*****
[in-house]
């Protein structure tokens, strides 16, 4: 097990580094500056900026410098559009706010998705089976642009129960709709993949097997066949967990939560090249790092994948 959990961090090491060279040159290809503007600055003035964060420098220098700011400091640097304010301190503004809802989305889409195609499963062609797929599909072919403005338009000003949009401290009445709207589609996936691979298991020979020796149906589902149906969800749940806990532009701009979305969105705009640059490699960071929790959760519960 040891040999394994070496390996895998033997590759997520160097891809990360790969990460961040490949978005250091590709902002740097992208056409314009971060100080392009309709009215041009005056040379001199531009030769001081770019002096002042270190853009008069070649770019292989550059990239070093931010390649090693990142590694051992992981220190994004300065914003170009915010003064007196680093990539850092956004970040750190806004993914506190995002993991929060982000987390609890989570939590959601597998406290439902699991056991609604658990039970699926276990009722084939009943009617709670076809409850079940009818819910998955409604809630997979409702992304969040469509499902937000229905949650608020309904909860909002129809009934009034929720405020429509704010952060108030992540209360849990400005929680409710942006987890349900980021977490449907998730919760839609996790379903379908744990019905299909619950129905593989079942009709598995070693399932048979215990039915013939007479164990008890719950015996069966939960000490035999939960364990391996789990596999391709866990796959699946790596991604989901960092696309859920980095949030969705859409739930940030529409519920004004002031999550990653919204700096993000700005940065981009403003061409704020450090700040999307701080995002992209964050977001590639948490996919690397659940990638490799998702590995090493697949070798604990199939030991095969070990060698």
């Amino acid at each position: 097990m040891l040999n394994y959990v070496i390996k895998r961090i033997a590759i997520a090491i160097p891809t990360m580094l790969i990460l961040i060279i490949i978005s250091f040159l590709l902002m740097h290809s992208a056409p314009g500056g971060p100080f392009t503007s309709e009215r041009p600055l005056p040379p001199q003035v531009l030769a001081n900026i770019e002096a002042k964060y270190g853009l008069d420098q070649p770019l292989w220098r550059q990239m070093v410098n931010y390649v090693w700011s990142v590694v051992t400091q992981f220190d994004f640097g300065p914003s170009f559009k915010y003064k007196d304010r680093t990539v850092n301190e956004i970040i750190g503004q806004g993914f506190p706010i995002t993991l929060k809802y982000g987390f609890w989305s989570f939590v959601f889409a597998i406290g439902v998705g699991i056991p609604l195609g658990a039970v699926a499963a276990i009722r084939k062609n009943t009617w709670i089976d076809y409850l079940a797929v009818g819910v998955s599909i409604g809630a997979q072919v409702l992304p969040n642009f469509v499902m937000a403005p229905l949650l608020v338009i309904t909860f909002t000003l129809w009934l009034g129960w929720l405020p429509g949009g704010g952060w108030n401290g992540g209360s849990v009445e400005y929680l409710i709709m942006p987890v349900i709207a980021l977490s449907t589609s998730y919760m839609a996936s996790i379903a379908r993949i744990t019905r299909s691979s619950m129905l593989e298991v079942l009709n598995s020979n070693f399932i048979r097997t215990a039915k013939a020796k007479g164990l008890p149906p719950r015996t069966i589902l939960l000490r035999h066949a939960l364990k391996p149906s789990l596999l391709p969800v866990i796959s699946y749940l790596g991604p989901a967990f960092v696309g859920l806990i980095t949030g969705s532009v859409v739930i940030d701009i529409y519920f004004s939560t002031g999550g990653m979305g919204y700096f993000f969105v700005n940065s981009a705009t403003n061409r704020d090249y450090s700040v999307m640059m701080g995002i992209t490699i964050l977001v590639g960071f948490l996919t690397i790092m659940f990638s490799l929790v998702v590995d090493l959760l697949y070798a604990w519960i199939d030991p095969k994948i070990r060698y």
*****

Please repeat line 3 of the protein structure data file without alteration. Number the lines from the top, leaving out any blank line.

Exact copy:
């Amino acid at each position: 097990m040891l040999n394994y959990v070496i390996k895998r961090i033997a590759i997520a090491i160097p891809t990360m580094l790969i990460l961040i060279i490949i978005s250091f040159l590709l902002m740097h290809s992208a056409p314009g500056g971060p100080f392009t503007s309709e009215r041009p600055l005056p040379p001199q003035v531009l030769a001081n900026i770019e002096a002042k964060y270190g853009l008069d420098q070649p770019l292989w220098r550059q990239m070093v410098n931010y390649v090693w700011s990142v590694v051992t400091q992981f220190d994004f640097g300065p914003s170009f559009k915010y003064k007196d304010r680093t990539v850092n301190e956004i970040i750190g503004q806004g993914f506190p706010i995002t993991l929060k809802y982000g987390f609890w989305s989570f939590v959601f889409a597998i406290g439902v998705g699991i056991p609604l195609g658990a039970v699926a499963a276990i009722r084939k062609n009943t009617w709670i089976d076809y409850l079940a797929v009818g819910v998955s599909i409604g809630a997979q072919v409702l992304p969040n642009f469509v499902m937000a403005p229905l949650l608020v338009i309904t909860f909002t000003l129809w009934l009034g129960w929720l405020p429509g949009g704010g952060w108030n401290g992540g209360s849990v009445e400005y929680l409710i709709m942006p987890v349900i709207a980021l977490s449907t589609s998730y919760m839609a996936s996790i379903a379908r993949i744990t019905r299909s691979s619950m129905l593989e298991v079942l009709n598995s020979n070693f399932i048979r097997t215990a039915k013939a020796k007479g164990l008890p149906p719950r015996t069966i589902l939960l000490r035999h066949a939960l364990k391996p149906s789990l596999l391709p969800v866990i796959s699946y749940l790596g991604p989901a967990f960092v696309g859920l806990i980095t949030g969705s532009v859409v739930i940030d701009i529409y519920f004004s939560t002031g999550g990653m979305g919204y700096f993000f969105v700005n940065s981009a705009t403003n061409r704020d090249y450090s700040v999307m640059m701080g995002i992209t490699i964050l977001v590639g960071f948490l996919t690397i790092m659940f990638s490799l929790v998702v590995d090493l959760l697949y070798a604990w519960i199939d030991p095969k994948i070990r060698y």